I come away from this exercise not completely convinced that the Republicans owe their majority in the House to systematic gerrymandering, but that it certainly accounts for more than half of it, possibly much more. When you have a single-seat electoral system, it's not unusual even for fairly drawn seats to lead to a systematic imbalance in favour of (or more often against) particular parties. The creeping increase of constituencies in Wales, with consequent benefits for Labour, is my favourite example of this. However it is actually on the record that the seats in almost half of the 50 states are not fairly drawn, but designed for partisan advantage.

Just because gerrymandering may not have the decisive factor in the unequal outcome in the House vote doesn't mean it isn't a problem. I think it is a problem that gerrymandering is institutionalised; I think it is a problem that one race in ten is not contested by both major parties; and I think it is a problem if the election results fail to reflect the will of the voters.



( 8 comments — Leave a comment )
Nov. 19th, 2012 07:32 am (UTC)
Very interesting. Perhaps we can expect to see Donald Trump marching on Washington to demand a Democratic majority in the House?
Nov. 19th, 2012 12:26 pm (UTC)
I had seen that article and I disagree with his analysis and conclusions. The author is comparing only the 2012 districts with the previous ones, so the analysis addresses only the extra gerrymandering in the most recent boundary changes relative to previous gerrymandering, rather than the total divergence from a fair result. And he concludes that only seven seats were affected; I think the real number is at least three times that.
Nov. 19th, 2012 12:42 pm (UTC)
Thank you, that's useful! I shall cease pointing people towards it!
Nov. 19th, 2012 02:53 pm (UTC)
I think this is his follow up where he concedes that he’s only comparing the shift from one set of district boundaries to another but he sticks to his guns on the role of incumbency.


I grew up in Queensland which was quite heavily and successfully gerrymandered over about 50 years. First for the Labour Party and then for the Country National Party. I think we had four Premiers in 50 years.

Very far from healthy. When the Country Nats won, partly on clean up politics anti-gerrymandering platform they instituted a gerrymander of their own which was more persistent that the previous Labour one.
The corruption scandals which finally brought down the Ahern government were something to see.

I think one of the best things the new Labour Premier, Wayne Goss, did after finally winning an election was to undo and get rid of the gerrymandering. In which he was helped by one Kevin Rudd.
Nov. 19th, 2012 02:36 pm (UTC)
While uncontested races are indeed unfortunate, I think you're overstating the degree to which it is a failure of democracy. Candidate selection is almost always done via some form of public voting in a primary (I'm sure you know this better than I but some of your readers may not). To take an extreme example, Washington DC is around 90% Democratic, which means contested or not the mayoral election will always be won by the Democratic candidate. But the Democratic candidate is elected in a democratic primary which is hotly contested, no less so because everyone is well aware it is essentially the "real election". Forty years ago a Republican candidate in Massachusetts might safely advocate more or less the same platform as a Democrat in Utah, but the nationalization of party brands has made this increasingly difficult and the result is more elections where it just doesn't make sense to run under one brand or the other. This is lamented in some quarters but I'm not sure it's such a bad thing.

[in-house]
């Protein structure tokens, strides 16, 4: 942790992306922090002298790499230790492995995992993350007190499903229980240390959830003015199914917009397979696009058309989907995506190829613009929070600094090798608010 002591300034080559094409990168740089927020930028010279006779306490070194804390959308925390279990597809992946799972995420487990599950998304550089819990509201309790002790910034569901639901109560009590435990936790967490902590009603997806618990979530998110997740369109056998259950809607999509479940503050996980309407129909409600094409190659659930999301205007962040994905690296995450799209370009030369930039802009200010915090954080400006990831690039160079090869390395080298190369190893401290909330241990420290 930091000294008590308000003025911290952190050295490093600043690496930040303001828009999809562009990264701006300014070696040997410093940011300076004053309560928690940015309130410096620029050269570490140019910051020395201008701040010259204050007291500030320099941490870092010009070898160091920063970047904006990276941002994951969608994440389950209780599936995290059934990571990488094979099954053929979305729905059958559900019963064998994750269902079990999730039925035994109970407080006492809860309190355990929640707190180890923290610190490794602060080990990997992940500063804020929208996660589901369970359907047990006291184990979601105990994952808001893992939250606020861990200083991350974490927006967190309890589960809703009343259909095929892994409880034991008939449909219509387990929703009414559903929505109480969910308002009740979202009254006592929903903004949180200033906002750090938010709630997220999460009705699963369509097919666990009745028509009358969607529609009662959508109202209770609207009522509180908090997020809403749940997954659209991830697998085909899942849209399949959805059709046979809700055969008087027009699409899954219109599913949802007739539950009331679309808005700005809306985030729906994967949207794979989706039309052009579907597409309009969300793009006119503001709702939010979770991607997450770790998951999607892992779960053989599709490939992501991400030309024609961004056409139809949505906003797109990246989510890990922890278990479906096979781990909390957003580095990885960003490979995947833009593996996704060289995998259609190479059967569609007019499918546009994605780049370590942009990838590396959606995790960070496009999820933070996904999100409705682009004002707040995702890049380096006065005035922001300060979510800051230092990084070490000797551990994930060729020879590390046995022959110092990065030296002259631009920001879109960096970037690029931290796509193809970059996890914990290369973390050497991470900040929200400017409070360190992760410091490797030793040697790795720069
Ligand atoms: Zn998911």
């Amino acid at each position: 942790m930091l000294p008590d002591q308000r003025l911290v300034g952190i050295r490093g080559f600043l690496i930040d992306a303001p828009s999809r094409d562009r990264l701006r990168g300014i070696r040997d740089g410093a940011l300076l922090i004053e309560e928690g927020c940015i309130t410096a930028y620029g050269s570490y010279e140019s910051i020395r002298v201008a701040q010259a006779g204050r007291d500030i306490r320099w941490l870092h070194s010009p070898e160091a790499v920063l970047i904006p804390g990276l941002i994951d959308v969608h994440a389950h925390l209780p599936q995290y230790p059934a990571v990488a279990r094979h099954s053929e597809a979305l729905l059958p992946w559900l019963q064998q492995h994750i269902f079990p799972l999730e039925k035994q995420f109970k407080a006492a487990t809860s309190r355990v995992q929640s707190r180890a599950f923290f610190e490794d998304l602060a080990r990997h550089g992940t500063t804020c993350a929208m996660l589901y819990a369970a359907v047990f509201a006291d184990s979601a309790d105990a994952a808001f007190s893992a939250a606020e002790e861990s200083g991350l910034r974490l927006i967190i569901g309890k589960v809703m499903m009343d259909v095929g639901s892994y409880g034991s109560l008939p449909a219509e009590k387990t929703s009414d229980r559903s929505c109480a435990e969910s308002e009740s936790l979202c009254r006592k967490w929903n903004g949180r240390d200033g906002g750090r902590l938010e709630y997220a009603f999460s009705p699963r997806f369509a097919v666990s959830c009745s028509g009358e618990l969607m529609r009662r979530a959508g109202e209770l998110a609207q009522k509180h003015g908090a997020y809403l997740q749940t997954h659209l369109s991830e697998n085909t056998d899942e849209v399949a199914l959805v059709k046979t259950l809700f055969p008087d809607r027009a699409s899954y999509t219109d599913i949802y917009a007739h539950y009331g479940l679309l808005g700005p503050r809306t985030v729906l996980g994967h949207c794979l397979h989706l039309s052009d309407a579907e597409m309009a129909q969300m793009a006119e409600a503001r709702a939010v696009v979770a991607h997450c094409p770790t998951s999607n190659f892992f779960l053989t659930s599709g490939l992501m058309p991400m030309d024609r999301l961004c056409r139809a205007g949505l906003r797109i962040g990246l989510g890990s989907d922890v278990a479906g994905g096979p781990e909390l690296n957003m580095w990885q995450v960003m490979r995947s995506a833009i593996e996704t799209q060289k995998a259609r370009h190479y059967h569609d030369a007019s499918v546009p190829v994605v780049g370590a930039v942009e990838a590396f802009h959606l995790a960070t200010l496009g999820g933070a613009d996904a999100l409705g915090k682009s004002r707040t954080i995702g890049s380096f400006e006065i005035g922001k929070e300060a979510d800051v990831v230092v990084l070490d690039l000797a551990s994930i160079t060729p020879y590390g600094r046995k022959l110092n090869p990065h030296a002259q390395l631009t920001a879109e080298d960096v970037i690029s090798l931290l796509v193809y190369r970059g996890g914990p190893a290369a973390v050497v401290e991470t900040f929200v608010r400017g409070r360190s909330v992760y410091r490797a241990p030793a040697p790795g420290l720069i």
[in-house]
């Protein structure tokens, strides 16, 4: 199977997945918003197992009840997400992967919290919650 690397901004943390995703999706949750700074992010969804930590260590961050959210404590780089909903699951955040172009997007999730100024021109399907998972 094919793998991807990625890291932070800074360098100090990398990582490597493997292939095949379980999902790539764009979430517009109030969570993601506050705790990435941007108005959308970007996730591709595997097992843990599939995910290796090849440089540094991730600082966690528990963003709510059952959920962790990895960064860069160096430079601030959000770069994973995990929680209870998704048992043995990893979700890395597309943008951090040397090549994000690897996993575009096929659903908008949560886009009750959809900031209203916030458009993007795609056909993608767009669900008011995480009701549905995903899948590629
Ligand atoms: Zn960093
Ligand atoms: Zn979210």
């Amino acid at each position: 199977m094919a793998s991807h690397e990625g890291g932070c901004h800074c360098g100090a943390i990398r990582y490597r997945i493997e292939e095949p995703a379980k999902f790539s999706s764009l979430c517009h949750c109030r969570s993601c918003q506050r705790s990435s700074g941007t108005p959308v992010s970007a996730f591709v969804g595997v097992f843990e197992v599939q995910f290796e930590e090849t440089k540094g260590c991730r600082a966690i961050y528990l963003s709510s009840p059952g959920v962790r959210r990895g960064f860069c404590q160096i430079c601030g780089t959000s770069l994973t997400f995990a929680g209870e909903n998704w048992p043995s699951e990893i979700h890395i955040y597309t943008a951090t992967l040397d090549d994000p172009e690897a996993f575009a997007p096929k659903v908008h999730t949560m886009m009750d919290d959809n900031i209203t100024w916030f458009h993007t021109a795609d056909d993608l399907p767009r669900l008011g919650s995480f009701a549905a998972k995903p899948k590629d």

What I'm concerned about are uncontested races where the primary was likewise uncontested. That really is a failure of democracy, but since gerrymandering is basically irrelevant to primaries, I think it reflects the growing advantage enjoyed by incumbents. Some advantage is natural and probably desirable, but in national office races, at least, I think the advantage has become too large.
Nov. 19th, 2012 05:49 pm (UTC)
I live in one of the areas where we had an uncontested race. You either have to vote for the one person offered--choose a paper ballot and write in a candidate, or abstain, so the results are not a clear picture of what people want--it's just what we're stuck with in a small area where those with more money or who the majroity of the people in a distric can identify with. If we're going to keep this method, we who are voters have to be outspoken at the polling place about wanting other options. After all there were thirteen, not Two Candidates for President, and that two percent of votes that Mister Romney did not get did not go the President but to those other candidates--known unfairly as "Other".
Nov. 20th, 2012 10:55 am (UTC)
Interesting analysis, and it seems on the whole pretty reasonable.

I will say that gerrymandering becomes even clearer when you look at state legislatures. Where I live, in Wisconsin, control of the Senate swung back to the Republicans in part because the November elections followed the new district boundaries. Those recall elections held in the summer used the previous decade's boundaries (and yes, they ended up taking that to court).

Some other states have converted to using nonpartisan commissions to manage redistricting, and you can see the difference. In Wisconsin, the redistricting is done by whichever party is in control of the state legislature in the two years after the census. And I'm pretty sure that the Republicans won't consider a bipartisan (much less a nonpartisan) management of the process. At least, not this year.
( 8 comments — Leave a comment )